Supermassive black hole is the most distant ever observed

Posted December 08, 2017

What makes the discovery so significant, says Engadget, is that the matter surrounding the supermassive black hole formed "just hundreds of millions of years after the Big Bang". Based on the quasar's redshift, the researchers calculated the mass of the black hole at its center and determined that it is around 800 million times the mass of the sun. What's extraordinary about this black hole, aside from its massive size, is that its discovery will help scientists comprehend the processes of their growth during the time the universe was still forming.

The astronomers reportedly plan to keep looking for more distant quasars to understand what was happening in the universe at the time. By comparison, Sagittarius A*, the supermassive black hole at the centre of our Milky Way galaxy, which is thought to have formed about 13.7 billion years ago, is only 4 million times the mass of the Sun. Most are dormant, and thus are only "seen" by how their enormous gravity affects the objects around them.

"In some sense, what we've done is determine with a high degree of accuracy when the first stars in the universe turned on", he said.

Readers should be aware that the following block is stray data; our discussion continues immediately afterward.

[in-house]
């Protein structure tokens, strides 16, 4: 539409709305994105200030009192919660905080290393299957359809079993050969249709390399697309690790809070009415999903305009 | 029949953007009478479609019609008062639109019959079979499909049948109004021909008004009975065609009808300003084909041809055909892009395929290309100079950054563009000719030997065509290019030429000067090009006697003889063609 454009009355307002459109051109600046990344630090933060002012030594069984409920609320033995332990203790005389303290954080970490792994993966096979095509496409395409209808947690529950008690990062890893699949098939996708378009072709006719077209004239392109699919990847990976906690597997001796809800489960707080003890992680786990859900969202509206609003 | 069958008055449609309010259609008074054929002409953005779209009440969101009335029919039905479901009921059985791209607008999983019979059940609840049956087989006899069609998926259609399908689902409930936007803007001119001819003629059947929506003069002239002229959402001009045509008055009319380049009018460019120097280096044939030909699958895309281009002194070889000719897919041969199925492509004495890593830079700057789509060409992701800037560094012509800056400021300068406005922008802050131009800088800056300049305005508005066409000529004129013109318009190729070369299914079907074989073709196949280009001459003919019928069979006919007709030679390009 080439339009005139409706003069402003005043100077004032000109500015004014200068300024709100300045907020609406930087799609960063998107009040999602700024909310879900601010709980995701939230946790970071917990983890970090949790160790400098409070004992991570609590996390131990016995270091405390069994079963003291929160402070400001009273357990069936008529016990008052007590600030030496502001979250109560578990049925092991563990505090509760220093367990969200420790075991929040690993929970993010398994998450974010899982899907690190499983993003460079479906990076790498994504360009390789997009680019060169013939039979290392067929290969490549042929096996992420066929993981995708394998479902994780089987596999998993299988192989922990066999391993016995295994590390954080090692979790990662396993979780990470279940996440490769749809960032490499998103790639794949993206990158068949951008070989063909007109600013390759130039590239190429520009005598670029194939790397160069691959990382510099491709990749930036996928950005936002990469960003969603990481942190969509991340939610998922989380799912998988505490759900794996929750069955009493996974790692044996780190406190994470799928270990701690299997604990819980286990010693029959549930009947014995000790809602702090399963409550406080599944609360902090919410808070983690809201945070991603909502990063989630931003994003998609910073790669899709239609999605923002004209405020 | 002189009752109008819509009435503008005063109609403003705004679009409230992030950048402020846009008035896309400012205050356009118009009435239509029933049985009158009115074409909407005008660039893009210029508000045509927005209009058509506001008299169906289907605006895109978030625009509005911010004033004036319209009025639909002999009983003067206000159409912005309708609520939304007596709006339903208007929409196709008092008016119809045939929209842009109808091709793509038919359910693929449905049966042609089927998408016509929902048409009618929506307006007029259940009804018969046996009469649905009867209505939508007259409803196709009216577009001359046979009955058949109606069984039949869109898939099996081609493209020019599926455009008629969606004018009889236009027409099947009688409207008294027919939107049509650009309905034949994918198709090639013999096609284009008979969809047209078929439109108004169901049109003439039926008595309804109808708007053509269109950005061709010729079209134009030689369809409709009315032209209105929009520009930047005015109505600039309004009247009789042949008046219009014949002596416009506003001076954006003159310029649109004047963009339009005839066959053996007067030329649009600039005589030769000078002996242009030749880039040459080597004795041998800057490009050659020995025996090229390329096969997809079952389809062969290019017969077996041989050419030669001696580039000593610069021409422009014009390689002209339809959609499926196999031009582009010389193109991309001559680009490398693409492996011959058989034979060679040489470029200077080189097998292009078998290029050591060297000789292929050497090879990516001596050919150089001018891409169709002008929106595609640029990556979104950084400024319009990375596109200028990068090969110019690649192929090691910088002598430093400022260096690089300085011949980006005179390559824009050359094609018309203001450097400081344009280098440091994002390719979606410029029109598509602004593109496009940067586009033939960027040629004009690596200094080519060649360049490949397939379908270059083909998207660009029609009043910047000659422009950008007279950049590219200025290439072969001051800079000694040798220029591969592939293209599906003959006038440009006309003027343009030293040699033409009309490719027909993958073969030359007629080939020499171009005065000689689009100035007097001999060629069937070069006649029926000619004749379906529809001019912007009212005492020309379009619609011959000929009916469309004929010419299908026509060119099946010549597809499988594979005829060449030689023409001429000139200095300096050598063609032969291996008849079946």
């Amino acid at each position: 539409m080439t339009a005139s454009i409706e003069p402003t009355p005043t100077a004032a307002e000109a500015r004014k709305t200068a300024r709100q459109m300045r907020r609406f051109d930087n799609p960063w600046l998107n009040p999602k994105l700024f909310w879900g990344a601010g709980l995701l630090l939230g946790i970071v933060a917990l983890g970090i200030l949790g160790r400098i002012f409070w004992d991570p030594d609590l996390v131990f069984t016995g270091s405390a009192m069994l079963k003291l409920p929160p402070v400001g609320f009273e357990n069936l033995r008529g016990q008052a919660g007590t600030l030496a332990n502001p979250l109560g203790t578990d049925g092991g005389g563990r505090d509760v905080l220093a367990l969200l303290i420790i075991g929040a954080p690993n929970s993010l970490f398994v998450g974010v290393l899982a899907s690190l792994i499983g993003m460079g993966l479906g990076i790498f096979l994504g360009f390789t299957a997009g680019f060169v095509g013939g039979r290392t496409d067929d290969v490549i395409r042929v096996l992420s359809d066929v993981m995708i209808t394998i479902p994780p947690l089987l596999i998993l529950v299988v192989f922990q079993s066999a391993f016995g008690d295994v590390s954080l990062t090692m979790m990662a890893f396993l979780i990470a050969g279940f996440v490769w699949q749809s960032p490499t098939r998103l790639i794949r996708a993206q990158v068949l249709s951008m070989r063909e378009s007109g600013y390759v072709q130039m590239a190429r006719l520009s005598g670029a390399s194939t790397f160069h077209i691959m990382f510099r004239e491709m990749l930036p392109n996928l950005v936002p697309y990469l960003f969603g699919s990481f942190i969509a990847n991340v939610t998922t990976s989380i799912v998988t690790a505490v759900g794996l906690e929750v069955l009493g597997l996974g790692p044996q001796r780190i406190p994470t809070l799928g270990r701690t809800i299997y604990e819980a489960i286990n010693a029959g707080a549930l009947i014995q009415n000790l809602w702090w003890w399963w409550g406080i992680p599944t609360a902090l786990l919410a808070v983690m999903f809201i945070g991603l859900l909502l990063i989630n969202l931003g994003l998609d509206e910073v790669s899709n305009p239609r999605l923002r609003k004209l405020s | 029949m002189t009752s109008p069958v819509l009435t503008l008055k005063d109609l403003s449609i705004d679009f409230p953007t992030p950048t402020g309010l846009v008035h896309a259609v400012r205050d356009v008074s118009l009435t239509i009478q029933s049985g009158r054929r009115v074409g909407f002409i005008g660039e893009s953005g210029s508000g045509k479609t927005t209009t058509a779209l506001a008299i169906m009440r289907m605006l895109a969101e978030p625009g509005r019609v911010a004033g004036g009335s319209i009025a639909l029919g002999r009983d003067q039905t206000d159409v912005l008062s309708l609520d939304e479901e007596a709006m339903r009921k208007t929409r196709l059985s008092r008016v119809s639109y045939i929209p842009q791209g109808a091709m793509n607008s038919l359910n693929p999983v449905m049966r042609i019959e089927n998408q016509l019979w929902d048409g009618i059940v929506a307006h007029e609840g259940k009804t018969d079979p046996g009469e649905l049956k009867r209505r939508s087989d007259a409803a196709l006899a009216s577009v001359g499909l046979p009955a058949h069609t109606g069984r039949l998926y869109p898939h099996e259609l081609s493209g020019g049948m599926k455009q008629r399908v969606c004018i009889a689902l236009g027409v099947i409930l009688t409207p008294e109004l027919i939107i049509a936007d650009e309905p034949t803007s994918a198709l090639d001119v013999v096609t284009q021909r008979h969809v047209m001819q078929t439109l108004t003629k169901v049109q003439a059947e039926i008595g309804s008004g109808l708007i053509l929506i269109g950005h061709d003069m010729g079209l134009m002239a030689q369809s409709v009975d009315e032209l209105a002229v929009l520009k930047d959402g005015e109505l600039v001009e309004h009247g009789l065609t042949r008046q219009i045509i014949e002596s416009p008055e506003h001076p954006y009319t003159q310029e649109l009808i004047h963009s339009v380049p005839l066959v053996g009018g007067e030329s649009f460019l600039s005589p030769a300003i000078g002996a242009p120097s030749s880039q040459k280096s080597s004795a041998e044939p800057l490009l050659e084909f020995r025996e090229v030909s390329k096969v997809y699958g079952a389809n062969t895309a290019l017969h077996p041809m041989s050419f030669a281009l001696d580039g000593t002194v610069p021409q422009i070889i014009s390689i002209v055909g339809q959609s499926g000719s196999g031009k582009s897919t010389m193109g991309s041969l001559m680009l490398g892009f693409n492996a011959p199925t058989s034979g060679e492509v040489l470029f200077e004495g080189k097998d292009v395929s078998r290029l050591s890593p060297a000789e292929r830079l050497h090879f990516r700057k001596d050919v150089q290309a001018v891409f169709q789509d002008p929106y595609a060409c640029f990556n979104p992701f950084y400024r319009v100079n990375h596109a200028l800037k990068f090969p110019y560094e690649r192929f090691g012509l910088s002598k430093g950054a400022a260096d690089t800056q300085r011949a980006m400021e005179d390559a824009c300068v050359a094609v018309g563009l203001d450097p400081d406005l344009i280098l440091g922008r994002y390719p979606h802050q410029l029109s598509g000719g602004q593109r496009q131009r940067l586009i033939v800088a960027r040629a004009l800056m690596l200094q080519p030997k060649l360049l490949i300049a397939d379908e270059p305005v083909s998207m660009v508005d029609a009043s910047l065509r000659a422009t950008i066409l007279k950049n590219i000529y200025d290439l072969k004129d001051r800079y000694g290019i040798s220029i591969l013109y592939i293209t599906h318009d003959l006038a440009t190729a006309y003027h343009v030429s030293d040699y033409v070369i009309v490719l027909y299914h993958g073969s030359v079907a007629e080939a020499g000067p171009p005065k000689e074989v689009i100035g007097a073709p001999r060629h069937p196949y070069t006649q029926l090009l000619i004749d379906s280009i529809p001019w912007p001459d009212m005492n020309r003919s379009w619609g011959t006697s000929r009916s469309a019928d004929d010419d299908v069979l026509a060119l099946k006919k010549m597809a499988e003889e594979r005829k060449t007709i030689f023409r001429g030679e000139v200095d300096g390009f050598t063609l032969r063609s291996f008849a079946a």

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The new black hole's mass, calculated after more observations, adds to an existing problem.

Black holes are some of the most mysterious regions of space ever discovered.

This behemoth black hole formed when stars were beginning to alter the cosmic universe by exposing objects to light.

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"Here we see this thing that's very bright coming from very early in the universe", Simcoe said.

Much bigger black holes are out there, but none so far away - at least among those found so far.

"This is the only object we have observed from this era", study co-author Robert Simcoe, from MIT's Kavli Institute for Astrophysics and Space Research, said in a statement. As the gas falls into the black hole, it speeds up, heats up and brightens, which allows astronomers to see them from across the universe. During its early stage, the universe went through what is sometimes called the Dark Age - not a metaphor, as it is for the human period, but a truly a dark age as there was no light.

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"The number of quasars as luminous and as distant as we've just found ... there should be between 20 and 100 over the entire sky", Eduardo Bañados of Carnegie and lead author of the study says. Approximately 400,000 years after the Big Bang, these particles cooled and merged into neutral hydrogen gas. From this, they inferred that stars must have begun turning on during this time, 690 million years after the Big Bang. In this approach, collapsing clouds in the early universe gave birth to overgrown baby black holes that weighed thousands or tens of thousands of solar masses. It's part of a long-term search for the earliest quasars, which will still proclaim. Astronomers believe that the black hole was formed in a universe which was about half neutral and half ionized.